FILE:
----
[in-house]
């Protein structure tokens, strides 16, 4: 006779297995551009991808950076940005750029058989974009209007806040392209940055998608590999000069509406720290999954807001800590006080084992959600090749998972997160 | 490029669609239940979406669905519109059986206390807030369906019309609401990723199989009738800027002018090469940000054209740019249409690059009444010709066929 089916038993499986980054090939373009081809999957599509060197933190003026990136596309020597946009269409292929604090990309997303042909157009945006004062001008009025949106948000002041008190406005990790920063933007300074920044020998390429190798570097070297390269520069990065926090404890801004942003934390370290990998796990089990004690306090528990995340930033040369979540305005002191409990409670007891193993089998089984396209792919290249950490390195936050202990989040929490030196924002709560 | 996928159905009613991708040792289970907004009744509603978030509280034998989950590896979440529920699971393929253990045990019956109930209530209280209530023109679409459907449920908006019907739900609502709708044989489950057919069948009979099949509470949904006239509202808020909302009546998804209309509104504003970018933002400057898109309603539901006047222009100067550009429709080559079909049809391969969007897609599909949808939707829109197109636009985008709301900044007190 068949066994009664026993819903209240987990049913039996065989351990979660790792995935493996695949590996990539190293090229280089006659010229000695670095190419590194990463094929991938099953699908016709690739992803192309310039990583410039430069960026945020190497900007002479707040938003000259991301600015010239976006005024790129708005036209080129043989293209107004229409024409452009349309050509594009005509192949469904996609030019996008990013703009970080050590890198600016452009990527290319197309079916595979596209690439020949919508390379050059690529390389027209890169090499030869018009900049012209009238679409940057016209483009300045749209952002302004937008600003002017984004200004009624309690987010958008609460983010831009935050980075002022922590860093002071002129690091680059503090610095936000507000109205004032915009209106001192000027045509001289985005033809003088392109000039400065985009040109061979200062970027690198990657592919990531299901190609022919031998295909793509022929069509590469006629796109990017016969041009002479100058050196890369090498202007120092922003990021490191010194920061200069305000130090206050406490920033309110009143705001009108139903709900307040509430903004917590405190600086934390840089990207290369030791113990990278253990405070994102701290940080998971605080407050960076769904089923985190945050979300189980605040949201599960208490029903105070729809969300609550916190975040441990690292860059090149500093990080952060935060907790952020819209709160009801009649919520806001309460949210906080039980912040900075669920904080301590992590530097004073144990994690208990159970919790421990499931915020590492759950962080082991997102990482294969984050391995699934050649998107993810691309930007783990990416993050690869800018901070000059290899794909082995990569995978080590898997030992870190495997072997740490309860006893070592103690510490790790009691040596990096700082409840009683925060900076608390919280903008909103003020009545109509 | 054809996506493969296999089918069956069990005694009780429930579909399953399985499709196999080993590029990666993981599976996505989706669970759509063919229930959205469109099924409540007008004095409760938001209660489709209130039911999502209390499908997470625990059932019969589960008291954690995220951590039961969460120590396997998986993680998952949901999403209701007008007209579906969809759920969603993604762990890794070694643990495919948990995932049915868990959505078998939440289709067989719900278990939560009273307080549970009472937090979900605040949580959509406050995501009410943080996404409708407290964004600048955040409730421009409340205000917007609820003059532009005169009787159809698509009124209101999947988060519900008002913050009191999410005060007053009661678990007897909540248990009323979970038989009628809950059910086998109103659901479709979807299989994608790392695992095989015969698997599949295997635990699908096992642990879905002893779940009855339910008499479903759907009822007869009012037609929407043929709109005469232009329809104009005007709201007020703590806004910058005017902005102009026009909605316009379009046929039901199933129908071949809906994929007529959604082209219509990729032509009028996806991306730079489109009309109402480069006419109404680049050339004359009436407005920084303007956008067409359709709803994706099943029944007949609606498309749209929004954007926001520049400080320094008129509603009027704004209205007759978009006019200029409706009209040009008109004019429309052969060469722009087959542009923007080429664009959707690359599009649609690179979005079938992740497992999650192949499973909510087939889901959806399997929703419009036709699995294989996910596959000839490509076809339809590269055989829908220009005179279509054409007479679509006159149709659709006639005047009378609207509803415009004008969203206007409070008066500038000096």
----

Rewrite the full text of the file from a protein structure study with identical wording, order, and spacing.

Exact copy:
[in-house]
């Protein structure tokens, strides 16, 4: 006779297995551009991808950076940005750029058989974009209007806040392209940055998608590999000069509406720290999954807001800590006080084992959600090749998972997160 | 490029669609239940979406669905519109059986206390807030369906019309609401990723199989009738800027002018090469940000054209740019249409690059009444010709066929 089916038993499986980054090939373009081809999957599509060197933190003026990136596309020597946009269409292929604090990309997303042909157009945006004062001008009025949106948000002041008190406005990790920063933007300074920044020998390429190798570097070297390269520069990065926090404890801004942003934390370290990998796990089990004690306090528990995340930033040369979540305005002191409990409670007891193993089998089984396209792919290249950490390195936050202990989040929490030196924002709560 | 996928159905009613991708040792289970907004009744509603978030509280034998989950590896979440529920699971393929253990045990019956109930209530209280209530023109679409459907449920908006019907739900609502709708044989489950057919069948009979099949509470949904006239509202808020909302009546998804209309509104504003970018933002400057898109309603539901006047222009100067550009429709080559079909049809391969969007897609599909949808939707829109197109636009985008709301900044007190 068949066994009664026993819903209240987990049913039996065989351990979660790792995935493996695949590996990539190293090229280089006659010229000695670095190419590194990463094929991938099953699908016709690739992803192309310039990583410039430069960026945020190497900007002479707040938003000259991301600015010239976006005024790129708005036209080129043989293209107004229409024409452009349309050509594009005509192949469904996609030019996008990013703009970080050590890198600016452009990527290319197309079916595979596209690439020949919508390379050059690529390389027209890169090499030869018009900049012209009238679409940057016209483009300045749209952002302004937008600003002017984004200004009624309690987010958008609460983010831009935050980075002022922590860093002071002129690091680059503090610095936000507000109205004032915009209106001192000027045509001289985005033809003088392109000039400065985009040109061979200062970027690198990657592919990531299901190609022919031998295909793509022929069509590469006629796109990017016969041009002479100058050196890369090498202007120092922003990021490191010194920061200069305000130090206050406490920033309110009143705001009108139903709900307040509430903004917590405190600086934390840089990207290369030791113990990278253990405070994102701290940080998971605080407050960076769904089923985190945050979300189980605040949201599960208490029903105070729809969300609550916190975040441990690292860059090149500093990080952060935060907790952020819209709160009801009649919520806001309460949210906080039980912040900075669920904080301590992590530097004073144990994690208990159970919790421990499931915020590492759950962080082991997102990482294969984050391995699934050649998107993810691309930007783990990416993050690869800018901070000059290899794909082995990569995978080590898997030992870190495997072997740490309860006893070592103690510490790790009691040596990096700082409840009683925060900076608390919280903008909103003020009545109509 | 054809996506493969296999089918069956069990005694009780429930579909399953399985499709196999080993590029990666993981599976996505989706669970759509063919229930959205469109099924409540007008004095409760938001209660489709209130039911999502209390499908997470625990059932019969589960008291954690995220951590039961969460120590396997998986993680998952949901999403209701007008007209579906969809759920969603993604762990890794070694643990495919948990995932049915868990959505078998939440289709067989719900278990939560009273307080549970009472937090979900605040949580959509406050995501009410943080996404409708407290964004600048955040409730421009409340205000917007609820003059532009005169009787159809698509009124209101999947988060519900008002913050009191999410005060007053009661678990007897909540248990009323979970038989009628809950059910086998109103659901479709979807299989994608790392695992095989015969698997599949295997635990699908096992642990879905002893779940009855339910008499479903759907009822007869009012037609929407043929709109005469232009329809104009005007709201007020703590806004910058005017902005102009026009909605316009379009046929039901199933129908071949809906994929007529959604082209219509990729032509009028996806991306730079489109009309109402480069006419109404680049050339004359009436407005920084303007956008067409359709709803994706099943029944007949609606498309749209929004954007926001520049400080320094008129509603009027704004209205007759978009006019200029409706009209040009008109004019429309052969060469722009087959542009923007080429664009959707690359599009649609690179979005079938992740497992999650192949499973909510087939889901959806399997929703419009036709699995294989996910596959000839490509076809339809590269055989829908220009005179279509054409007479679509006159149709659709006639005047009378609207509803415009004008969203206007409070008066500038000096």